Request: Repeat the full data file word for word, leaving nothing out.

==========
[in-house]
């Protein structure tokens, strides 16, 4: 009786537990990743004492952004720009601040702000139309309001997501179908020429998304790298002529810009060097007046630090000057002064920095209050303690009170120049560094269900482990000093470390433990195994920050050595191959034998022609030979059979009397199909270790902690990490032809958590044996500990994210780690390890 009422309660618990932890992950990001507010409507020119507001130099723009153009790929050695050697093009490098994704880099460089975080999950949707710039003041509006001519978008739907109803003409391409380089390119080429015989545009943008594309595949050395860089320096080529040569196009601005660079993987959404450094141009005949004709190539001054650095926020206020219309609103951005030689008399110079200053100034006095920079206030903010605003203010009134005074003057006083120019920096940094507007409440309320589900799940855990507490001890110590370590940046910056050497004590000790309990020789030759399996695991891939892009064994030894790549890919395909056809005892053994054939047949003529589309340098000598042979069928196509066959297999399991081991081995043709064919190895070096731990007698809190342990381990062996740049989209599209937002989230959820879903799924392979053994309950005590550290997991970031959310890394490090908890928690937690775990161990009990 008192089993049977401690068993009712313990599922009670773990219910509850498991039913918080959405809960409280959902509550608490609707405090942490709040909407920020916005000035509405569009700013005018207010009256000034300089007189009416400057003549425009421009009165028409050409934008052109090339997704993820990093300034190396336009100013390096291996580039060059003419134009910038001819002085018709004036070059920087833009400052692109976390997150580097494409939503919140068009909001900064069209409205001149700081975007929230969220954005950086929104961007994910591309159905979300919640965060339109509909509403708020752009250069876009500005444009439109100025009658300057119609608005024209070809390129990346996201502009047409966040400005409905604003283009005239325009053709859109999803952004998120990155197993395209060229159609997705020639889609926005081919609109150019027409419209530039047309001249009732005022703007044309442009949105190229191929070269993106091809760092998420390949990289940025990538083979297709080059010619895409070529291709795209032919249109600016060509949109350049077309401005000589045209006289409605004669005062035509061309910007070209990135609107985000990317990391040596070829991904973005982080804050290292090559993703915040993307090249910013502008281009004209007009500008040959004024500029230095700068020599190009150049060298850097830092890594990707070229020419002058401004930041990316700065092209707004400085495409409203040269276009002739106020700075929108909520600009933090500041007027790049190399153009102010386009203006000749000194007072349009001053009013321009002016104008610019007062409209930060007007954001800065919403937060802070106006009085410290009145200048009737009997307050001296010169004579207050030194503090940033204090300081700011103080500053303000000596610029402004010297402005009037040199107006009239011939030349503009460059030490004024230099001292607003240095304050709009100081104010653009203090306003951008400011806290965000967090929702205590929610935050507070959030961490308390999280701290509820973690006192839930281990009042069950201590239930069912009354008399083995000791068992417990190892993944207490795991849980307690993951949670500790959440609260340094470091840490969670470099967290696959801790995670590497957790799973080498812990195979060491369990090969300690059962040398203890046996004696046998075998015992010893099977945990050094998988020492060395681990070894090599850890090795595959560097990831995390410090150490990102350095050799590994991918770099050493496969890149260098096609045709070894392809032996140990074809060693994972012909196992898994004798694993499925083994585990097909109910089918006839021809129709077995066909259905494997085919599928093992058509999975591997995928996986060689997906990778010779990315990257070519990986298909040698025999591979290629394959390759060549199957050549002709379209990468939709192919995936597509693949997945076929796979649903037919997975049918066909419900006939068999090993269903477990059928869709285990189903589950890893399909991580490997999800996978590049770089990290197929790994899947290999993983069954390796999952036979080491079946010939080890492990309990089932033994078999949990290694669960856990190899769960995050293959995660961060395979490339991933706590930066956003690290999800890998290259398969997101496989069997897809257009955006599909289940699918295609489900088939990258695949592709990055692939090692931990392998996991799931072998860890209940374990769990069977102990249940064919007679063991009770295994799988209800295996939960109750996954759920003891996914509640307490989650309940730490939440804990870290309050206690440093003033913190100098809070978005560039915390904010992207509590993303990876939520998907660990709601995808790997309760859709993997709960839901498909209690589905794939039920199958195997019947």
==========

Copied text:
[in-house]
């Protein structure tokens, strides 16, 4: 009786537990990743004492952004720009601040702000139309309001997501179908020429998304790298002529810009060097007046630090000057002064920095209050303690009170120049560094269900482990000093470390433990195994920050050595191959034998022609030979059979009397199909270790902690990490032809958590044996500990994210780690390890 009422309660618990932890992950990001507010409507020119507001130099723009153009790929050695050697093009490098994704880099460089975080999950949707710039003041509006001519978008739907109803003409391409380089390119080429015989545009943008594309595949050395860089320096080529040569196009601005660079993987959404450094141009005949004709190539001054650095926020206020219309609103951005030689008399110079200053100034006095920079206030903010605003203010009134005074003057006083120019920096940094507007409440309320589900799940855990507490001890110590370590940046910056050497004590000790309990020789030759399996695991891939892009064994030894790549890919395909056809005892053994054939047949003529589309340098000598042979069928196509066959297999399991081991081995043709064919190895070096731990007698809190342990381990062996740049989209599209937002989230959820879903799924392979053994309950005590550290997991970031959310890394490090908890928690937690775990161990009990 008192089993049977401690068993009712313990599922009670773990219910509850498991039913918080959405809960409280959902509550608490609707405090942490709040909407920020916005000035509405569009700013005018207010009256000034300089007189009416400057003549425009421009009165028409050409934008052109090339997704993820990093300034190396336009100013390096291996580039060059003419134009910038001819002085018709004036070059920087833009400052692109976390997150580097494409939503919140068009909001900064069209409205001149700081975007929230969220954005950086929104961007994910591309159905979300919640965060339109509909509403708020752009250069876009500005444009439109100025009658300057119609608005024209070809390129990346996201502009047409966040400005409905604003283009005239325009053709859109999803952004998120990155197993395209060229159609997705020639889609926005081919609109150019027409419209530039047309001249009732005022703007044309442009949105190229191929070269993106091809760092998420390949990289940025990538083979297709080059010619895409070529291709795209032919249109600016060509949109350049077309401005000589045209006289409605004669005062035509061309910007070209990135609107985000990317990391040596070829991904973005982080804050290292090559993703915040993307090249910013502008281009004209007009500008040959004024500029230095700068020599190009150049060298850097830092890594990707070229020419002058401004930041990316700065092209707004400085495409409203040269276009002739106020700075929108909520600009933090500041007027790049190399153009102010386009203006000749000194007072349009001053009013321009002016104008610019007062409209930060007007954001800065919403937060802070106006009085410290009145200048009737009997307050001296010169004579207050030194503090940033204090300081700011103080500053303000000596610029402004010297402005009037040199107006009239011939030349503009460059030490004024230099001292607003240095304050709009100081104010653009203090306003951008400011806290965000967090929702205590929610935050507070959030961490308390999280701290509820973690006192839930281990009042069950201590239930069912009354008399083995000791068992417990190892993944207490795991849980307690993951949670500790959440609260340094470091840490969670470099967290696959801790995670590497957790799973080498812990195979060491369990090969300690059962040398203890046996004696046998075998015992010893099977945990050094998988020492060395681990070894090599850890090795595959560097990831995390410090150490990102350095050799590994991918770099050493496969890149260098096609045709070894392809032996140990074809060693994972012909196992898994004798694993499925083994585990097909109910089918006839021809129709077995066909259905494997085919599928093992058509999975591997995928996986060689997906990778010779990315990257070519990986298909040698025999591979290629394959390759060549199957050549002709379209990468939709192919995936597509693949997945076929796979649903037919997975049918066909419900006939068999090993269903477990059928869709285990189903589950890893399909991580490997999800996978590049770089990290197929790994899947290999993983069954390796999952036979080491079946010939080890492990309990089932033994078999949990290694669960856990190899769960995050293959995660961060395979490339991933706590930066956003690290999800890998290259398969997101496989069997897809257009955006599909289940699918295609489900088939990258695949592709990055692939090692931990392998996991799931072998860890209940374990769990069977102990249940064919007679063991009770295994799988209800295996939960109750996954759920003891996914509640307490989650309940730490939440804990870290309050206690440093003033913190100098809070978005560039915390904010992207509590993303990876939520998907660990709601995808790997309760859709993997709960839901498909209690589905794939039920199958195997019947």